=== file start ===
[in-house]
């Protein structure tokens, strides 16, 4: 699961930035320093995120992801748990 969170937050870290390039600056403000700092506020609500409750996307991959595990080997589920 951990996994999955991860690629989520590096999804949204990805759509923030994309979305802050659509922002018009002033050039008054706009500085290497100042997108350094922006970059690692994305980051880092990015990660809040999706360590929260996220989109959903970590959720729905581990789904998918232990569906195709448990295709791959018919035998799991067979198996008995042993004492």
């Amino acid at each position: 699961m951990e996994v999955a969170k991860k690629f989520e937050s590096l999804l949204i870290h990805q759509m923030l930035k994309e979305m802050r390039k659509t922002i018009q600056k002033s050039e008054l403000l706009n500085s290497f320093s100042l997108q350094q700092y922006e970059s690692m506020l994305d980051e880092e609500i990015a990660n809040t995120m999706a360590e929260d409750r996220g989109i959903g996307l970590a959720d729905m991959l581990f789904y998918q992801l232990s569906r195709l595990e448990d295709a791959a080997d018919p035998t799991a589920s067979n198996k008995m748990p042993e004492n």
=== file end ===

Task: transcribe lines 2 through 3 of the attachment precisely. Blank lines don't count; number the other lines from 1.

């Protein structure tokens, strides 16, 4: 699961930035320093995120992801748990 969170937050870290390039600056403000700092506020609500409750996307991959595990080997589920 951990996994999955991860690629989520590096999804949204990805759509923030994309979305802050659509922002018009002033050039008054706009500085290497100042997108350094922006970059690692994305980051880092990015990660809040999706360590929260996220989109959903970590959720729905581990789904998918232990569906195709448990295709791959018919035998799991067979198996008995042993004492």
């Amino acid at each position: 699961m951990e996994v999955a969170k991860k690629f989520e937050s590096l999804l949204i870290h990805q759509m923030l930035k994309e979305m802050r390039k659509t922002i018009q600056k002033s050039e008054l403000l706009n500085s290497f320093s100042l997108q350094q700092y922006e970059s690692m506020l994305d980051e880092e609500i990015a990660n809040t995120m999706a360590e929260d409750r996220g989109i959903g996307l970590a959720d729905m991959l581990f789904y998918q992801l232990s569906r195709l595990e448990d295709a791959a080997d018919p035998t799991a589920s067979n198996k008995m748990p042993e004492n």